Federal Conviction Upheld of Calif. Man with History of Sunken Yachts

September 1, 2004

A federal appeals court Aug. 30 upheld the conviction of a lawyer who tried to sink his $1.9-million yacht and then sought nearly double the price in insurance payments.

The court upheld the conviction of Rex DeGeorge for conspiracy, mail and wire fraud and perjury. However, the three-member panel threw out an enhancement of obstruction of justice, which may reduce the 90-month sentence DeGeorge currently is serving.

DeGeorge was convicted in March 2002 in Los Angeles for attempting to sink the 76-foot custom-built Principe di Pictor.

He previously had received insurance payments after claiming two other boats sank and one was stolen.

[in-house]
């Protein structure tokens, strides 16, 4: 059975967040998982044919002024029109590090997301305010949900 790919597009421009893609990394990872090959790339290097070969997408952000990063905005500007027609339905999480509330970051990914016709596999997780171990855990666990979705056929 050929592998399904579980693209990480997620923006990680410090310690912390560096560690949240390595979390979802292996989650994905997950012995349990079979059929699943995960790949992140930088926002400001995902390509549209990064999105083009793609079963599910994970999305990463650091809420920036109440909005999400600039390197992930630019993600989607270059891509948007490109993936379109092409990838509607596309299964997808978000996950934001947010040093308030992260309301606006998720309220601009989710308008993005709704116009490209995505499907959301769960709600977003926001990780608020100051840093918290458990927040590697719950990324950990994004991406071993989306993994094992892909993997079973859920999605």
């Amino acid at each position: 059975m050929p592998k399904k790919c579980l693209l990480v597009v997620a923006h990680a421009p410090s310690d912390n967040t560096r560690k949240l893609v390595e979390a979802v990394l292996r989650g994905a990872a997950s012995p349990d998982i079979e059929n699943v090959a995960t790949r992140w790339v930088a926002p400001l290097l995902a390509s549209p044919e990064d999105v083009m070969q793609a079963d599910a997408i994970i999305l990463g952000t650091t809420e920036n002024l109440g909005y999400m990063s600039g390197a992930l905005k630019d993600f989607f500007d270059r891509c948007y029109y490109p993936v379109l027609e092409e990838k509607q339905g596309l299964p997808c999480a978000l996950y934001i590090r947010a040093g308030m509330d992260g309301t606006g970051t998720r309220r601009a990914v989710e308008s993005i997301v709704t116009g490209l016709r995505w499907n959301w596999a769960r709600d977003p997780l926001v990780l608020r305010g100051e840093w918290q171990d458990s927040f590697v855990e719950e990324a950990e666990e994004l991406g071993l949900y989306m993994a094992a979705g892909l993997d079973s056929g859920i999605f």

According to court testimony, the lawyer and two other men left Viareggio, Italy, on the Principe without a captain on Nov. 6, 1992, and cut holes in the bottom of the boat in an unsuccessful attempt to sink the yacht.

When the men were rescued by Italian authorities hours later, they reported that their hired captain had tried to sink the boat before fleeing in a speedboat.

The men were briefly jailed in Italy before returning to the United States, where they filed a claim with their insurance company, Cigna.

Cigna refused to pay and rescinded the yacht’s policy, alleging the value of the yacht had been inflated and that DeGeorge had hidden his ownership of the boat by moving it through several corporations.

Copyright 2004 Associated Press. All rights reserved. This material may not be published, broadcast, rewritten or redistributed.

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